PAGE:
Another set of elections, another dismal turn-out, despite the new fangled ideas such as postal voting and other experiments. And the fact that the local elections coincided with the European ballot as well as, in London, the important mayoral contest.
But in truth, those who stayed away are behaving perfectly rationally. They have sensed that their vote does not matter much and that, on the key issue of money, councils are pretty impotent and unable to make significant decisions since most of their expenditure comes from central government.
That could, of course, be about to change. Last year, responding at last to long-expressed criticisms of the local government structure, the government set up the Balance of Funding Review to examine the problems caused by the fact that so little money spent by councils is raised locally. The figure is now around 25 per cent, which puts Britain near the bottom of the European league table compared with Sweden where local authorities raise 80 per cent of their spending, France at 65 per cent and Italy 45 per cent.
The committee has now been meeting for the past year and is due to report soon. And its impact could be great. The review raises fundamental questions about the nature of our political system. The government has already made major constitutional changes affecting the House of Lords and Scotland and Wales, and it is high time that it bit the bullet and addressed what is a clear democratic deficit in local government.
Although changing the balance of funding for local authorities sounds like a minor issue, it raises fundamental questions about the nature of our democracy. For example, if councils have to raise more of their resources themselves, they must then be given the power not to do so. That in turn means that standards can no longer be set nationally and opens the way for very different levels of provision according to the political complexion and proclivities of local elected officials.
But giving local authorities more powers would also open the way for civic initiative. In a fascinating new book, Building Jerusalem; the rise and fall of the Victorian City, Tristam Hunt charts how there was, in the latter half of the 19th century, a determined effort on the part of both central and local government to transform the ghastly squalid Victorian towns into places of civic pride through a process of urban renaissance. A whole plethora of service, mostly provided by local authorities such as sewage, parks, schools and wash houses were created which transformed the lives of the urban poor.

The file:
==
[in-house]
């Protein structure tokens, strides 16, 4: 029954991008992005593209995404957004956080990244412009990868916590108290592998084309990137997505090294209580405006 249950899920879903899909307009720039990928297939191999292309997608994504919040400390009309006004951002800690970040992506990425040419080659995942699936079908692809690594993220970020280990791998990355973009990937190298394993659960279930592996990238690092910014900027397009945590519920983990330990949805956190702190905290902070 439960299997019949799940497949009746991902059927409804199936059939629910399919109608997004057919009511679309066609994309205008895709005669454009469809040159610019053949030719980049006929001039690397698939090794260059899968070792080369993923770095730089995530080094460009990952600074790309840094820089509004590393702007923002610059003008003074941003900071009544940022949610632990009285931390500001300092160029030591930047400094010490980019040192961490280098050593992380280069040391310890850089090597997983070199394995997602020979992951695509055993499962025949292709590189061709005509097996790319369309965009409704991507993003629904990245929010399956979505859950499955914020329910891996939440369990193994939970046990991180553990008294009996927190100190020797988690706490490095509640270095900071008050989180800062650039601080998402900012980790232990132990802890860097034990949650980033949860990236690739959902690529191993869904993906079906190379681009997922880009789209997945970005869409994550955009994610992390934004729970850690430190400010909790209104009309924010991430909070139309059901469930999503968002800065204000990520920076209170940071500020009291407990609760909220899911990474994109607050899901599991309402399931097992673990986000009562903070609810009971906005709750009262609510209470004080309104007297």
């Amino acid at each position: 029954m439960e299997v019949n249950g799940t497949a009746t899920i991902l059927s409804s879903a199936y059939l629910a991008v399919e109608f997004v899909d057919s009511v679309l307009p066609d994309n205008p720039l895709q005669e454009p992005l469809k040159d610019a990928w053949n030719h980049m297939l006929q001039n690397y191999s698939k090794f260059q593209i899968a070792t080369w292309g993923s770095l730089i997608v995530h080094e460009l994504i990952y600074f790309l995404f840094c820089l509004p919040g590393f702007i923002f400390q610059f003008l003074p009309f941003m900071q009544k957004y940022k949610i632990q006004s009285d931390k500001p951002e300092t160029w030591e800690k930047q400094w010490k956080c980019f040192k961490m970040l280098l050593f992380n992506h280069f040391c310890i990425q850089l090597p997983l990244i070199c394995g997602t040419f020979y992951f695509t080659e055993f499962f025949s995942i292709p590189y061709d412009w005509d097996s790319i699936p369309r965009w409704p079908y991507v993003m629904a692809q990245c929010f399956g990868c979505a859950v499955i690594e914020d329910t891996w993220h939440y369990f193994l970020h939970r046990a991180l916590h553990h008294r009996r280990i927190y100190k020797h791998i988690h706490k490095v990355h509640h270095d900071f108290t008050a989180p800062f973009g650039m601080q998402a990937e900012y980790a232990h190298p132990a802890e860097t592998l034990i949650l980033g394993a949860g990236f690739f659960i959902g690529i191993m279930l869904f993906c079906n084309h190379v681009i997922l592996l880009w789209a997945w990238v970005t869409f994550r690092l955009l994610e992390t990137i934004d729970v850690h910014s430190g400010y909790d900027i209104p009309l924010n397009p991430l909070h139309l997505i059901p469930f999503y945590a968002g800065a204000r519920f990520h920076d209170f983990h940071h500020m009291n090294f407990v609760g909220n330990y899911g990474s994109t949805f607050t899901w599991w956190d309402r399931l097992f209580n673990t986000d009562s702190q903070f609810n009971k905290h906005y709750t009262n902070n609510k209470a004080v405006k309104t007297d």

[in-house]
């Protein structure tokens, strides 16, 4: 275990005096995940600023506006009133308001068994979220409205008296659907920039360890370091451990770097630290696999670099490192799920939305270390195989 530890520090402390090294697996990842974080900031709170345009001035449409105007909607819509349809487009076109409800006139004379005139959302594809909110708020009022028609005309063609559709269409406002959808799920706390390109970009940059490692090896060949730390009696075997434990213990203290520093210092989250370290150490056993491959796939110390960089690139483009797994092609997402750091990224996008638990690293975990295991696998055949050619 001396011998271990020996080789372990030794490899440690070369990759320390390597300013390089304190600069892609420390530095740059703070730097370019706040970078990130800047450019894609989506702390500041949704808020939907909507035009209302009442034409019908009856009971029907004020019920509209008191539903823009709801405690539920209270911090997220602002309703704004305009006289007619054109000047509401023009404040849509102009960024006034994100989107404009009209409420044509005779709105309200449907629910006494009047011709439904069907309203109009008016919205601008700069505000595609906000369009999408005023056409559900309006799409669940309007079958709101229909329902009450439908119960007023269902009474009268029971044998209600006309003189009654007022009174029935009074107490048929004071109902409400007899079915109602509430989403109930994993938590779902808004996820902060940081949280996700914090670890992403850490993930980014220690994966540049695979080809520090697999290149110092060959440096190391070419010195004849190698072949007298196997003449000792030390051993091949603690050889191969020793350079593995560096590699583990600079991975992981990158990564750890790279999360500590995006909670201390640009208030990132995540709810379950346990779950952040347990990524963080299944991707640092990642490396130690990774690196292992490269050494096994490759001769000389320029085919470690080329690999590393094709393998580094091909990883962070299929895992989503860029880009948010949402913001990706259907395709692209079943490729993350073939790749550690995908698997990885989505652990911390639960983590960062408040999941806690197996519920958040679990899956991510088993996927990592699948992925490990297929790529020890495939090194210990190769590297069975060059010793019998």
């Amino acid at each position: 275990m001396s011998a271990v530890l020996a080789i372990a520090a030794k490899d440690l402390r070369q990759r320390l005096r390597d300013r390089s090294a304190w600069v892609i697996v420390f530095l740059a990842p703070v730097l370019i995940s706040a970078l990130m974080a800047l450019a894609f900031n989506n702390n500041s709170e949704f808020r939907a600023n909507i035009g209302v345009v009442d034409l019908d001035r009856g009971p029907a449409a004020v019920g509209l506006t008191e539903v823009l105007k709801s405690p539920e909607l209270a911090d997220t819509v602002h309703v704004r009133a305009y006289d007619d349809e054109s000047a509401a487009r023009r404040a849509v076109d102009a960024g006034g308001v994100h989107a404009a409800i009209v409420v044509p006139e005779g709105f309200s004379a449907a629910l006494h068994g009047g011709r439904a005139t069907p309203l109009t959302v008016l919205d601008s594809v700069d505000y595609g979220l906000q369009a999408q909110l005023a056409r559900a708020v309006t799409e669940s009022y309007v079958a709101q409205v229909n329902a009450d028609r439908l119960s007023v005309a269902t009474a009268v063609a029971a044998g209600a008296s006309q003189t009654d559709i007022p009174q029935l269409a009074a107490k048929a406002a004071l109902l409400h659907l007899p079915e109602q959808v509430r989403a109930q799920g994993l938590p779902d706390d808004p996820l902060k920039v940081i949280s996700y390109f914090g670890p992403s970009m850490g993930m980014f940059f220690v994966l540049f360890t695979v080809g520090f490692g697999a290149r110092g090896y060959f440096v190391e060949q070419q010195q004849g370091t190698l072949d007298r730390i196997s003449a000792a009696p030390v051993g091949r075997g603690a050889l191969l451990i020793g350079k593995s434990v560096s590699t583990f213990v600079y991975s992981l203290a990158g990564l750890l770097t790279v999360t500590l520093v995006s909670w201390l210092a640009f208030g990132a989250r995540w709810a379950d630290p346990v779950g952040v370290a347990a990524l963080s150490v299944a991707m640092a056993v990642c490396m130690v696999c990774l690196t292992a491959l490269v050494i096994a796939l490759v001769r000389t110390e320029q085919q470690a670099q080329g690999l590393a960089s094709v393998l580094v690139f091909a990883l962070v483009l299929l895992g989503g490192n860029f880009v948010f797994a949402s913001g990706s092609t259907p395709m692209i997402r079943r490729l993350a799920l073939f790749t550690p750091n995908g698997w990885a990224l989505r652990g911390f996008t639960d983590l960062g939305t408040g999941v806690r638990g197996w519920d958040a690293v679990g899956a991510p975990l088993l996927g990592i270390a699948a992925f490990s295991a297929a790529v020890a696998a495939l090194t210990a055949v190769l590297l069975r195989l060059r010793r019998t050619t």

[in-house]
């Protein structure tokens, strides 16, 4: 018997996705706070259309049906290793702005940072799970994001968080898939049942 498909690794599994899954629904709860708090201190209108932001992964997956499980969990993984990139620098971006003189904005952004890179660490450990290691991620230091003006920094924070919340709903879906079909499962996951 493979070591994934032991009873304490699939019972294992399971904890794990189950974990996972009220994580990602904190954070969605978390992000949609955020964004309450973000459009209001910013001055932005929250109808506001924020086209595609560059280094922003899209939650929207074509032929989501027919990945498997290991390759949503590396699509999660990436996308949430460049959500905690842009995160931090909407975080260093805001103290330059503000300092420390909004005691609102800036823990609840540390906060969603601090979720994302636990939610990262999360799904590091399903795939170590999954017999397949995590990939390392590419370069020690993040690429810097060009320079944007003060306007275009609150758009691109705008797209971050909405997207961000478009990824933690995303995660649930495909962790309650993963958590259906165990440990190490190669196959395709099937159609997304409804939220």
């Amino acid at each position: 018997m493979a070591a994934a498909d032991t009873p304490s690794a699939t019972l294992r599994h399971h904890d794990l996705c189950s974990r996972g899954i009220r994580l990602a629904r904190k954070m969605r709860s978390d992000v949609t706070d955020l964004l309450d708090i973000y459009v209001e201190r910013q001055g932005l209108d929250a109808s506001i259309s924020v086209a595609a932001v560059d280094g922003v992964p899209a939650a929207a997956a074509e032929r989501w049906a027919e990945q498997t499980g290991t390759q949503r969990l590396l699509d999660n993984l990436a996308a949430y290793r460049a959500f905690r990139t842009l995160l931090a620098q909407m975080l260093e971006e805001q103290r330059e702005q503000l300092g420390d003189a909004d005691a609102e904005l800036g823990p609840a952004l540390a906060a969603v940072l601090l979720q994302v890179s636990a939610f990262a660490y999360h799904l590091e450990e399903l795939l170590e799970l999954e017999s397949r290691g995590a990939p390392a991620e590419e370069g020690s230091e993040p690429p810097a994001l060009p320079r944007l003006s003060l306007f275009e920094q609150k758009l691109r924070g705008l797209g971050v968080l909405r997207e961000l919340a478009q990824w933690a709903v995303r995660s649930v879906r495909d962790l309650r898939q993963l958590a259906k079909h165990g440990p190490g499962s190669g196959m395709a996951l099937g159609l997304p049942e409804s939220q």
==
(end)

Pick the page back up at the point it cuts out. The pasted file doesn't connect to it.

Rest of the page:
Although central government provided the legislation and some of the money, as Hunt puts it, ‘the first lesson of this transformation applies to central government. The history of the 19th century governance clearly shows that devolved power attracts local talent’. In other words, unless central government is prepare to relinquish some of its control over the provision of direct standards – which involves taking a risk that there will not be too many disasters and that when these occur, the mess has to be cleared up locally – then the current stereotype of council chambers being stuffed full of the old and the incompetent will remain true. As an example, Hunt cites the likes of Joseph Chamberlain in Birmingham and the Webbs in London as people of genuine calibre who were prepared to devote their energy to local authorities. Now, even the traditional route of council leaders using their power base as a stepping stone to Parliament is less frequently taken, suggesting that the calibre of councillors, with many honourable exceptions, is at an all time low.
Government has the opportunity to begin a municipal renaissance by devolving power through its rather prosaically named Balance of Funding. The current structure is a historical accident, a mishmash caused by such random events as the creation and abolition of the poll tax, the centralisation of the business rate to compensate for a rise in VAT and the failure to have frequent property revaluations together with the ridiculously regressive system of the council tax.
However, welcome as it would be, radical change would not necessarily bring back the voters to the polling booth. According to research carried out for the Review by Colin Rawlings and Michael Thrasher of Plymouth University, The relationship between funding and turnout at local elections (http://www.local.odpm.gov.uk/finance/balance/bofturn.pdf) ‘the balance of funding has very little, if any, independent impact on turnout levels once other variables such as the socio-economic character of the local authority and the authority’s political complexion are taken into account.
However, there is more at stake than just low turn out. Even if change does not attract the voters back immediately, the government should not shy away from changing a structure that clearly is not fit for purpose and which does nothing to stimulate local accountability. Eventually, if there is a real renaissance and an improvement in the calibre of local councillors, the voters will return.